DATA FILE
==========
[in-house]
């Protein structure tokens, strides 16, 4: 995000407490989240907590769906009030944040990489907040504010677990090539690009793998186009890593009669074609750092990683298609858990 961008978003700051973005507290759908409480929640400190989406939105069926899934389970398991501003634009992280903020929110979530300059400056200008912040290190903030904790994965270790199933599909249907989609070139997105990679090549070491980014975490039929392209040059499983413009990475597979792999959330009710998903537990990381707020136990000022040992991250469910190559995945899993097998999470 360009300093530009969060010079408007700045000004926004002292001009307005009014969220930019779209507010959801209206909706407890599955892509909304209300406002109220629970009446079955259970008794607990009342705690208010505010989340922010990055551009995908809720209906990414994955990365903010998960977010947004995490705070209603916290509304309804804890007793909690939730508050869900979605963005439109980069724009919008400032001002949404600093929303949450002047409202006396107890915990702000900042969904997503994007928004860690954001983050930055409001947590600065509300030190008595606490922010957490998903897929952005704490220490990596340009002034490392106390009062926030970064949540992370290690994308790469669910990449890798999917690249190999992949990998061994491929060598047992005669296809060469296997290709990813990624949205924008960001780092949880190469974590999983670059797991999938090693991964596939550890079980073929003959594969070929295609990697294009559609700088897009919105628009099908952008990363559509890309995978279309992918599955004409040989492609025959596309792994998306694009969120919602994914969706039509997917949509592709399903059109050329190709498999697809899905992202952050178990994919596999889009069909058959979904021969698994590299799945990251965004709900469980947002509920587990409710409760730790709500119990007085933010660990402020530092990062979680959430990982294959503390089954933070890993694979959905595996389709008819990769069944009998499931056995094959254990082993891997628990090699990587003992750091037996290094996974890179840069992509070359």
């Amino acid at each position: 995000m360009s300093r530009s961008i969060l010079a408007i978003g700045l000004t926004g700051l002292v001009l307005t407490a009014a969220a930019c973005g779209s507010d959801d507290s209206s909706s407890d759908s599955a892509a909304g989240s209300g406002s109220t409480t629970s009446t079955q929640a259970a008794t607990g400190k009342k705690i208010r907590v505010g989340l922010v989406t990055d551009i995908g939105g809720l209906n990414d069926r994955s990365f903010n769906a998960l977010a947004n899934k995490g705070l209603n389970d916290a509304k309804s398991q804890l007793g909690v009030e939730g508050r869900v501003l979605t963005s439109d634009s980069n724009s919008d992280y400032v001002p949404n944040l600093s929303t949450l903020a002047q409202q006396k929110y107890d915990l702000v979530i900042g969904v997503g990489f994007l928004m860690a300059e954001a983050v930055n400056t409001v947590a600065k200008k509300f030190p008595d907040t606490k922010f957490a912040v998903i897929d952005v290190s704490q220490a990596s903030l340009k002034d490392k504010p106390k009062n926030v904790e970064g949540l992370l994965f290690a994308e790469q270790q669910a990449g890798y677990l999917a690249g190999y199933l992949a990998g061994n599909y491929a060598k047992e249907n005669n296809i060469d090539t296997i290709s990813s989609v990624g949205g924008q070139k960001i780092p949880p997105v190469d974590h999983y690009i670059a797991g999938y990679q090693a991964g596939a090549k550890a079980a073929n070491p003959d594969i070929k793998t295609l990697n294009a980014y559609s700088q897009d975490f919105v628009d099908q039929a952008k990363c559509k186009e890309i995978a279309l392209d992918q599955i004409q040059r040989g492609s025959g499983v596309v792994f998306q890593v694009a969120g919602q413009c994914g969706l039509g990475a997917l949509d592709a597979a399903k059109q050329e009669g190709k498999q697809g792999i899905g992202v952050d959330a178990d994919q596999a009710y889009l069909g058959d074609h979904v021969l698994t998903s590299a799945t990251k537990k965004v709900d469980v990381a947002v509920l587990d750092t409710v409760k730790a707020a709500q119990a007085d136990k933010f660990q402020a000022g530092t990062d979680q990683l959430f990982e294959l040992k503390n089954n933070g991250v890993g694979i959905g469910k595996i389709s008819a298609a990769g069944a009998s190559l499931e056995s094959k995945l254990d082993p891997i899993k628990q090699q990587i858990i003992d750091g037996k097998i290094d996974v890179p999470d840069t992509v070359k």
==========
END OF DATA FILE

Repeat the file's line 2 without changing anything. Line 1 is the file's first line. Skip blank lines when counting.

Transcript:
């Protein structure tokens, strides 16, 4: 995000407490989240907590769906009030944040990489907040504010677990090539690009793998186009890593009669074609750092990683298609858990 961008978003700051973005507290759908409480929640400190989406939105069926899934389970398991501003634009992280903020929110979530300059400056200008912040290190903030904790994965270790199933599909249907989609070139997105990679090549070491980014975490039929392209040059499983413009990475597979792999959330009710998903537990990381707020136990000022040992991250469910190559995945899993097998999470 360009300093530009969060010079408007700045000004926004002292001009307005009014969220930019779209507010959801209206909706407890599955892509909304209300406002109220629970009446079955259970008794607990009342705690208010505010989340922010990055551009995908809720209906990414994955990365903010998960977010947004995490705070209603916290509304309804804890007793909690939730508050869900979605963005439109980069724009919008400032001002949404600093929303949450002047409202006396107890915990702000900042969904997503994007928004860690954001983050930055409001947590600065509300030190008595606490922010957490998903897929952005704490220490990596340009002034490392106390009062926030970064949540992370290690994308790469669910990449890798999917690249190999992949990998061994491929060598047992005669296809060469296997290709990813990624949205924008960001780092949880190469974590999983670059797991999938090693991964596939550890079980073929003959594969070929295609990697294009559609700088897009919105628009099908952008990363559509890309995978279309992918599955004409040989492609025959596309792994998306694009969120919602994914969706039509997917949509592709399903059109050329190709498999697809899905992202952050178990994919596999889009069909058959979904021969698994590299799945990251965004709900469980947002509920587990409710409760730790709500119990007085933010660990402020530092990062979680959430990982294959503390089954933070890993694979959905595996389709008819990769069944009998499931056995094959254990082993891997628990090699990587003992750091037996290094996974890179840069992509070359």